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College of Arts and Sciences Newsroom

UD geologist shares Nevada field research on YouTube channel

By Dave Larsen

Allen McGrew is a video "rock star." The University of Dayton associate professor of geology shares his field research into the extreme stretching of the Earth’s crust in northeastern Nevada in YouTube videos that have received thousands of views from students, science educators and geoscience professionals.

The videos on the Ruby Mountains — Geology, Geochron and Education (RuGGEd) YouTube channel are intended to increase accessibility to the geosciences in Nevada. They are produced with colleagues from the University of Colorado-Boulder and Great Basin College under a National Science Foundation grant totaling nearly $400,000. The University of Dayton received $200,000 from the grant, which was awarded in 2017 and runs through June.

The research centers on a large section of the western U.S. between Salt Lake City and Reno, Nevada, that has roughly doubled in width over the last 40 million years due to extreme stretching and extension of the Earth’s crust. Focusing on a well-exposed section of crust in the Ruby Mountains-East Humboldt Range-Wood Hills metamorphic core complex, McGrew and his colleagues are examining rocks that were brought to the surface from 12 to 24 miles deep by large, geological faults. Using radiometric age-dating, their goal is to determine the timing and rate of the extension, which is the subject of scientific debate.

“These rocks were deep and they were hot,” McGrew said. “They were probably at least 600 degrees Celsius at their original depths. As they are brought up by these faults, they cool as they get closer to the surface. We use that cooling as a fingerprint for this ‘unroofing’ — the rate at which these rocks were brought up to the surface. You can apply this technique to different minerals and they will begin recording this history at different temperatures, so you can develop a fairly continuous cooling history from over 500 degrees to about 50 degrees Celsius. Then, when they get to the surface they begin eroding and they show up in surface deposits, so you can really track the complete history of their journey.”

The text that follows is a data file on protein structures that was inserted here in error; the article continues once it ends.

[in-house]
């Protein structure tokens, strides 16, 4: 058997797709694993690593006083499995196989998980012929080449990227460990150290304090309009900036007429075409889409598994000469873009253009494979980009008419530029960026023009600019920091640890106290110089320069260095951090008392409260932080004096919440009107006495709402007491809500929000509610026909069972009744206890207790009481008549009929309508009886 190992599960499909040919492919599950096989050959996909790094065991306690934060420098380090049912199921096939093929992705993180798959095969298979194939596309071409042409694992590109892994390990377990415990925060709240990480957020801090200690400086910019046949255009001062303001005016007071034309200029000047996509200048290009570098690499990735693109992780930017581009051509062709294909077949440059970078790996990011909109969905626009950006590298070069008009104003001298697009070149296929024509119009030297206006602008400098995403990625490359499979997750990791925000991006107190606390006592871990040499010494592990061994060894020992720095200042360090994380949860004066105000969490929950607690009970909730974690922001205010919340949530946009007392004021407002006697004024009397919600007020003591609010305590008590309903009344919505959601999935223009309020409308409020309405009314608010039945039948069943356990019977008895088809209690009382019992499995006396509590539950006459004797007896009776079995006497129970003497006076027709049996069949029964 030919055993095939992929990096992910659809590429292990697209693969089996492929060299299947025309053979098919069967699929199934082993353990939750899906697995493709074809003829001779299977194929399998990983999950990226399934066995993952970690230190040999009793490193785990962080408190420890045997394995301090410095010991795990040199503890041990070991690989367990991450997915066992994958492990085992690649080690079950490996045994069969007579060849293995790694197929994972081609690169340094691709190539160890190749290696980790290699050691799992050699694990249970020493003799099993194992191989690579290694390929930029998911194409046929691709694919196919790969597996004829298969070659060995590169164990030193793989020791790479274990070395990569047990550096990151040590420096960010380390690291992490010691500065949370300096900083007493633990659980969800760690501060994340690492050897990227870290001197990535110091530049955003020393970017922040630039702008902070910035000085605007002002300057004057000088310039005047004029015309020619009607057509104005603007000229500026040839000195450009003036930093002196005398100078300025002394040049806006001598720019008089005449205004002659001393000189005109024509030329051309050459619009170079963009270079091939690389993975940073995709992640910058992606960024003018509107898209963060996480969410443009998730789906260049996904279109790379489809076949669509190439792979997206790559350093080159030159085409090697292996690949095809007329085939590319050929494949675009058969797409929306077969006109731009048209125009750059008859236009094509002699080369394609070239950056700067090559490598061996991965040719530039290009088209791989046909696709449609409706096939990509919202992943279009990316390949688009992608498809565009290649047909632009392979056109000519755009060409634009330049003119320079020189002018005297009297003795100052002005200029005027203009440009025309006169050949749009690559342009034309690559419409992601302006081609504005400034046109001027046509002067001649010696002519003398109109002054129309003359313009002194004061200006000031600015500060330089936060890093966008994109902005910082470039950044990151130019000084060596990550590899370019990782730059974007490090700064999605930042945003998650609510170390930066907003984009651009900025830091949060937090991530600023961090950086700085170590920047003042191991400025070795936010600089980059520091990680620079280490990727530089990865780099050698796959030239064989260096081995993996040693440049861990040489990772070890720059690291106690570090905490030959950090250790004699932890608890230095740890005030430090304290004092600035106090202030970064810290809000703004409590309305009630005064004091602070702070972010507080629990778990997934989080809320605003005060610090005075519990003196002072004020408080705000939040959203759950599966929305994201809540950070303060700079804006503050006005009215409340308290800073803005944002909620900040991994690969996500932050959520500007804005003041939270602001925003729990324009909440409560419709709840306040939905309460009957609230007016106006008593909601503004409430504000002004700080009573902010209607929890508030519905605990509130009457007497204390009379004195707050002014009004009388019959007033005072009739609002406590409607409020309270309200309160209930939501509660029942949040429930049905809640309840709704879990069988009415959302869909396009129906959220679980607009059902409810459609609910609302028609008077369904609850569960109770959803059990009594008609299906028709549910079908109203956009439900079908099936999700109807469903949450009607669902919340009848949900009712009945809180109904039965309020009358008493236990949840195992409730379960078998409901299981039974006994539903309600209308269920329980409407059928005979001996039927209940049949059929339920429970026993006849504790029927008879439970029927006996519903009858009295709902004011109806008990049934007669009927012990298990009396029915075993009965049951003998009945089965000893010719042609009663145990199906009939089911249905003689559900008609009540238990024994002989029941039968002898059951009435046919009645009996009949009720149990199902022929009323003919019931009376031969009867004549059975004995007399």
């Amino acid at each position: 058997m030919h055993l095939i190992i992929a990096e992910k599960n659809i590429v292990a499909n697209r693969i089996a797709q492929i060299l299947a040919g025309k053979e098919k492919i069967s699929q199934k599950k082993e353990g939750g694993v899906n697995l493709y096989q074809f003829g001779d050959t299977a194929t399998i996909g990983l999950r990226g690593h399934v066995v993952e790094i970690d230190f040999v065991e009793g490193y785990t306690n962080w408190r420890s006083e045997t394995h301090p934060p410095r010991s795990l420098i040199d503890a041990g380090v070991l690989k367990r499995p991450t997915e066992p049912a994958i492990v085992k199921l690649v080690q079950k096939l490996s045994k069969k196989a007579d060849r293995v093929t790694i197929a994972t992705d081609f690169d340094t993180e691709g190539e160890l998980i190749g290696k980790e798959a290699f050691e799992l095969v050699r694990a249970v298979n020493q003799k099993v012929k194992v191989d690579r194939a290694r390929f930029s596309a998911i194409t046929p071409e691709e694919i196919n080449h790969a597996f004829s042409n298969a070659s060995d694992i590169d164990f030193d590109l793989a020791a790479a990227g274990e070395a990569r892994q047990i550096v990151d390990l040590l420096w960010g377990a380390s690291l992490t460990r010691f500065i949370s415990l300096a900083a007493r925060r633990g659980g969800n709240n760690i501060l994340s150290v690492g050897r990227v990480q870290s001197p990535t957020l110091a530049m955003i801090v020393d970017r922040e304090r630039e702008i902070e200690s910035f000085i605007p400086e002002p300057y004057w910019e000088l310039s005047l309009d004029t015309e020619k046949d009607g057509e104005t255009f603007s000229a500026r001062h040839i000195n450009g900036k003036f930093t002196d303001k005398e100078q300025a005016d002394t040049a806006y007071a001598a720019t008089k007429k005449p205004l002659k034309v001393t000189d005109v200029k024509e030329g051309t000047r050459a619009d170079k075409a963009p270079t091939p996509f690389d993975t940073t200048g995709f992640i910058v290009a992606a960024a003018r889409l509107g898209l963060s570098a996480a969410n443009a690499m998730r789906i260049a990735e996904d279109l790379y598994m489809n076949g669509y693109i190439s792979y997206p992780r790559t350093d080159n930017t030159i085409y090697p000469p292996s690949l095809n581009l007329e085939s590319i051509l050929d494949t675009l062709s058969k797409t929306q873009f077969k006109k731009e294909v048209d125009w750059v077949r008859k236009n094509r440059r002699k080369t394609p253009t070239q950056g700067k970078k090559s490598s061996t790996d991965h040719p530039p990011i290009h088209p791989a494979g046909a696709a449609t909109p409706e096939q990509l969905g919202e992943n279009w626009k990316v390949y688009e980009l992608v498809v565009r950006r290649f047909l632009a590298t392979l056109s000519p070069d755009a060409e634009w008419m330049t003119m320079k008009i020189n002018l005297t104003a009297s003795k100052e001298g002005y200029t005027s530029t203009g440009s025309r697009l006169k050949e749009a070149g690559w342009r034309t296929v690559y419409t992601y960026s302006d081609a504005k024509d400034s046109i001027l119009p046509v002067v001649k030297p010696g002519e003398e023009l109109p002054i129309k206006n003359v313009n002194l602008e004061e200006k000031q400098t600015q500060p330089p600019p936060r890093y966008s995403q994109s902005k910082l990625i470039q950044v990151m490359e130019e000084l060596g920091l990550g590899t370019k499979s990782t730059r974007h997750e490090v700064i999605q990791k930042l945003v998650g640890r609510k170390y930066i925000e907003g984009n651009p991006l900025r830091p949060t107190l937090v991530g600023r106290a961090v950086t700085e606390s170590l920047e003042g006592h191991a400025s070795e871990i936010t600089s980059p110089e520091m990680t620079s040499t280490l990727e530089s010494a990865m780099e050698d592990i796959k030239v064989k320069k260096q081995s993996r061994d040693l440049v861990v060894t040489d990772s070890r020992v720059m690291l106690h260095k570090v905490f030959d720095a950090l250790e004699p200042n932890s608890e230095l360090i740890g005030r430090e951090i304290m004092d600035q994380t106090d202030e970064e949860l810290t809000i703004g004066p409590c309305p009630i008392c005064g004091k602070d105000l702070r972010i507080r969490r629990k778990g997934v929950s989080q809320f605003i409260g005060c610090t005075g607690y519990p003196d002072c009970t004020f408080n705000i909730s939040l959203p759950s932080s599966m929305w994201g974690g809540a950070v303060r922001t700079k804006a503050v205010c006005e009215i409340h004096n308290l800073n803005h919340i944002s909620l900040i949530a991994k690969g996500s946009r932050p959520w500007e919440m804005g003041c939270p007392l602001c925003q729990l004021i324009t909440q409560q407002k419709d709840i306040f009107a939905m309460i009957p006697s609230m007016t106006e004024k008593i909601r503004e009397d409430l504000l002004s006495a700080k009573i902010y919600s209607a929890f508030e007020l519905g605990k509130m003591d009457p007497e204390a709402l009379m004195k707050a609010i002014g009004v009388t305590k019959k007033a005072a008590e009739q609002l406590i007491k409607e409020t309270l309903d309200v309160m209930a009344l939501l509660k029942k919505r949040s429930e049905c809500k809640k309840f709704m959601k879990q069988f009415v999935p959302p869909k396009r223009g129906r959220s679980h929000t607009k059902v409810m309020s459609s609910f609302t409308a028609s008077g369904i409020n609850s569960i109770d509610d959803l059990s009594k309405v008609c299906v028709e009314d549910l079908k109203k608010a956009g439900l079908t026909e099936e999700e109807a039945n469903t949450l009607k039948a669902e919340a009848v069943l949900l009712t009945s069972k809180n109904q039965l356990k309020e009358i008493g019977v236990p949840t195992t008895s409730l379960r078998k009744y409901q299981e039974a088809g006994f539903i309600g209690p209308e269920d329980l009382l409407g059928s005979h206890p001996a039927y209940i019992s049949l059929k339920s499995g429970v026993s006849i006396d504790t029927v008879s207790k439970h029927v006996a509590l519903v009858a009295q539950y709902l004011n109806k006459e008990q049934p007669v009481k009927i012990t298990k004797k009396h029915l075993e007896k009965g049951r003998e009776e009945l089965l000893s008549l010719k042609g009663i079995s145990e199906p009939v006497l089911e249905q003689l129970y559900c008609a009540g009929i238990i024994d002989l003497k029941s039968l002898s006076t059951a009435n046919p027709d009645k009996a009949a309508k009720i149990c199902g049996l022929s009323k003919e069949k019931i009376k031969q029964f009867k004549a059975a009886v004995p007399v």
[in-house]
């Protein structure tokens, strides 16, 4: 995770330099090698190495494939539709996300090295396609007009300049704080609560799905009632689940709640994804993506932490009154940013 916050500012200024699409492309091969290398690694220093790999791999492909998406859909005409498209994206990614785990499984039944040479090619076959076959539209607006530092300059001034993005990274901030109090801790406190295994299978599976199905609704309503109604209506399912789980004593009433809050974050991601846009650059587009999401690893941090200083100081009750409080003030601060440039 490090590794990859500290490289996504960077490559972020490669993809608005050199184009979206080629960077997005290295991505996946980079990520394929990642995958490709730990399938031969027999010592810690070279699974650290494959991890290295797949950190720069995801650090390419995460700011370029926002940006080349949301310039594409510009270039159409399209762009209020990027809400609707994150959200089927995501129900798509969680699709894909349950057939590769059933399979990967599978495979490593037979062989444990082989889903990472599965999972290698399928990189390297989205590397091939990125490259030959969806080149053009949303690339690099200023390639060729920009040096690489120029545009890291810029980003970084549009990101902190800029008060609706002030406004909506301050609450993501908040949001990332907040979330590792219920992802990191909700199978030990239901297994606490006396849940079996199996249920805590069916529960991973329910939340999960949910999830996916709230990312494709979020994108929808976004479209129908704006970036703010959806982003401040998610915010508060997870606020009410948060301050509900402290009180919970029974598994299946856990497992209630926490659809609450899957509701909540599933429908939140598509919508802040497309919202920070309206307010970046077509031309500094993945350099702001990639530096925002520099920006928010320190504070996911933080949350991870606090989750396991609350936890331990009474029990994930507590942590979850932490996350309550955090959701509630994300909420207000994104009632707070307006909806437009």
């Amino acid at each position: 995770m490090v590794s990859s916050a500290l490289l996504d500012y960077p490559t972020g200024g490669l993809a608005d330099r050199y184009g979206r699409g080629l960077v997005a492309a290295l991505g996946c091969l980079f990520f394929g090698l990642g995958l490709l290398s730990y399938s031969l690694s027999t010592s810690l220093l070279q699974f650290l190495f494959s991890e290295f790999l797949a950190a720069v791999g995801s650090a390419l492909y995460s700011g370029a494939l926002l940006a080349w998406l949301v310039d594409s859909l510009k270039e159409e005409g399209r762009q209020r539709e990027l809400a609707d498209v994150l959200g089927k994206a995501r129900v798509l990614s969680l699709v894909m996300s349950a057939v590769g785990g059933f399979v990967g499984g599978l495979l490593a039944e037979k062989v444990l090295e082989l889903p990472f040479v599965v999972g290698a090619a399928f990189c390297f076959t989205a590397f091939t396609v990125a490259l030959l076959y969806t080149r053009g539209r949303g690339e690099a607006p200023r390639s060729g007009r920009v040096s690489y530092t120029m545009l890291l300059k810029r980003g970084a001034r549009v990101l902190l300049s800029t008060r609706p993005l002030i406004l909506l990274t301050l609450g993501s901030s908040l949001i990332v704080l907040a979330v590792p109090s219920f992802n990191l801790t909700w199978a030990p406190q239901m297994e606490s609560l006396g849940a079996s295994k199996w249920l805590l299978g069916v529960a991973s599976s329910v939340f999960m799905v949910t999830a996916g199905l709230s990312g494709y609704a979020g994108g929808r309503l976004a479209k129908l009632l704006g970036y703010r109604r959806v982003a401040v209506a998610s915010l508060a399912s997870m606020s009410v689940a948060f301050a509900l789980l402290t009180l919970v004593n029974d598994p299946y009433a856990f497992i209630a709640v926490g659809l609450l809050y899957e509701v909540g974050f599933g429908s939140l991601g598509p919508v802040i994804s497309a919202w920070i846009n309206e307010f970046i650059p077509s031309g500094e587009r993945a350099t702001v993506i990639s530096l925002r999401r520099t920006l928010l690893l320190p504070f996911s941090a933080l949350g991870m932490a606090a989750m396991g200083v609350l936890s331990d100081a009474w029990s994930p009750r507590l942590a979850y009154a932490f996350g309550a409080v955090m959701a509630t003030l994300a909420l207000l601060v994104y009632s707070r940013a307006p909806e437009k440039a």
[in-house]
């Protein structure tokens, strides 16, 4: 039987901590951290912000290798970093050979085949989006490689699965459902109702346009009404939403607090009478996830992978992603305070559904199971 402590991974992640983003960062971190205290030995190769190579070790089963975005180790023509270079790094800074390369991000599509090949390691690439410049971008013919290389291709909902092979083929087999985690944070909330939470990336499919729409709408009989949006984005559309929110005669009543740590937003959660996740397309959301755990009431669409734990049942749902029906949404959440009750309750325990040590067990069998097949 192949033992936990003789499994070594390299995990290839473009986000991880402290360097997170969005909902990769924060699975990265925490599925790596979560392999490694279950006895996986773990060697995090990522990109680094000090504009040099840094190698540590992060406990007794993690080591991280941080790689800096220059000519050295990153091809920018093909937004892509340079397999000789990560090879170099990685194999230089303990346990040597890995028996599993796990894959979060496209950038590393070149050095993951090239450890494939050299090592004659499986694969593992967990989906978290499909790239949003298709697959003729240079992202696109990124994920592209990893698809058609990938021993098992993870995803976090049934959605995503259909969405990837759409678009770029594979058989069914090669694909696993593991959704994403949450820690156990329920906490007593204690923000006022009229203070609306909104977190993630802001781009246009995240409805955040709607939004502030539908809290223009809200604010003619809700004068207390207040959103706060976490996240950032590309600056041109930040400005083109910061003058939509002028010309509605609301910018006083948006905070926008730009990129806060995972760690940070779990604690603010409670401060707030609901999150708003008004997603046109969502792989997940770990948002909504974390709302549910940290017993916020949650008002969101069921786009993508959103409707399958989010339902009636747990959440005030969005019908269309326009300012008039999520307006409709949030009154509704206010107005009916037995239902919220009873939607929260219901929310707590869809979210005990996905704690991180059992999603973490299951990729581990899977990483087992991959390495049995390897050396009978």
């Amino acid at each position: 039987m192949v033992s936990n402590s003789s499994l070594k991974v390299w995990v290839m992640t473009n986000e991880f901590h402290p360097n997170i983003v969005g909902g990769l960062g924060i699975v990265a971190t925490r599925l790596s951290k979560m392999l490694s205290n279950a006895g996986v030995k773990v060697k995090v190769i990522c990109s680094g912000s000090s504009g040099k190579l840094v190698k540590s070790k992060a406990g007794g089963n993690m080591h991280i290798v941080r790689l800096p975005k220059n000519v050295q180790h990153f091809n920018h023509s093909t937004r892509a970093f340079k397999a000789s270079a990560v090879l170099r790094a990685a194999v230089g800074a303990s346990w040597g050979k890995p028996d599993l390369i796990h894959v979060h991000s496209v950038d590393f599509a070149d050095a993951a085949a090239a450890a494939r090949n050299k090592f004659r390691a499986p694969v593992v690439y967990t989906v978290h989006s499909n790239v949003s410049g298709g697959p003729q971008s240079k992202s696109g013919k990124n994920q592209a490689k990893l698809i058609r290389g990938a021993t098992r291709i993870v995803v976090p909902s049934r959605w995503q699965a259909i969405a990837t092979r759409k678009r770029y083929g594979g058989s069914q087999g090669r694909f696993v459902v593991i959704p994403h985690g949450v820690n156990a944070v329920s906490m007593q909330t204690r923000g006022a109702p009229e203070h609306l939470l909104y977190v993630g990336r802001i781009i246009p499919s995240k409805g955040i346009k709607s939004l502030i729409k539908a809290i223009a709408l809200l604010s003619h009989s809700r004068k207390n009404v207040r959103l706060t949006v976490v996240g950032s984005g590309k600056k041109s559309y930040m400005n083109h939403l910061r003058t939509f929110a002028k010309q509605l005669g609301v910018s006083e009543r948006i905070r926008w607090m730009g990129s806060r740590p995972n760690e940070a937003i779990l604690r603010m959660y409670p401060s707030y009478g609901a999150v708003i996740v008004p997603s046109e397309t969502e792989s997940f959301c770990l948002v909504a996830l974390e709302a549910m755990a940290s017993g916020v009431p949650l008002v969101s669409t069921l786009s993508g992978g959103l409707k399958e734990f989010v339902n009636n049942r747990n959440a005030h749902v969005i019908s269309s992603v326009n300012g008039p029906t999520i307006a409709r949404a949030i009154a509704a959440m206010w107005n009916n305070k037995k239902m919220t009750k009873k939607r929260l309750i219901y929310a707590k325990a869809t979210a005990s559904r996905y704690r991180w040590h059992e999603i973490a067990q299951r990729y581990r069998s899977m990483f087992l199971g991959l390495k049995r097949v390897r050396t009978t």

Some geologists believe 90 percent of the extension occurred after 17 million years ago, when the North American tectonic plate began to drift over the “Yellowstone hot spot,” a long-lived volcanic center. However, McGrew and others have argued that the extension actually began about 40 million years ago during a series of large geological events, including a widespread outburst of volcanism across Nevada.

“What we’ve been able to show is that the latter view is basically correct,” he said.

McGrew has done field work in northeastern Nevada since he joined the University faculty in 1995. Under the NSF grant, he has made regular trips to the Ruby Mountains, accompanied by five University of Dayton undergraduate students, as well as several from UC-Boulder and Great Basin College in nearby Elko, Nevada. He is interested in the geological history of the mountains, but the area is also of great economic interest because it sits in the heart of North America’s largest gold-producing province.

Currently, he is completing the age-dating and working with his colleagues — James Metcalf of UC-Boulder and Carrie Bruno Meisner of Great Basin College — to synthesize data and prepare their findings for publication.

Meisner produces videos for the RuGGEd YouTube channel that feature McGrew and Metcalf discussing the geology of their research area. The videos are linked to an interactive Google map so geology students and tourists can download the material before field trips or hikes. The channel also has videos about laboratory practices featuring University of Dayton geology students, and videos of the researchers discussing results at Geological Society of America conferences.

“Since it was established in March 2018, the channel has received about 5,000 total views, with nearly 400 unique viewers visiting the channel in the last 90 days,” said Meisner, an earth and physical sciences professor. “The most popular video on our channel, with more than 900 views, features rock star Dr. Allen McGrew talking about the world famous mylonites located in Secret Pass, Nevada. The interactive Google map has been viewed over 2,500 times and can also be accessed using the ‘Everything Elko’ app.”

McGrew enjoys doing the videos, and uses them in his introductory geology and more advanced structural geology courses, which address tectonics and mountain-building processes.

“You can plug it into a class and say, ‘Let’s do a quick field excursion to a classic geological site — in this case the metamorphic core complex — and see what it’s all about,’” McGrew said.

For more information, please visit the Department of Geology website and the RuGGEd YouTube channel.

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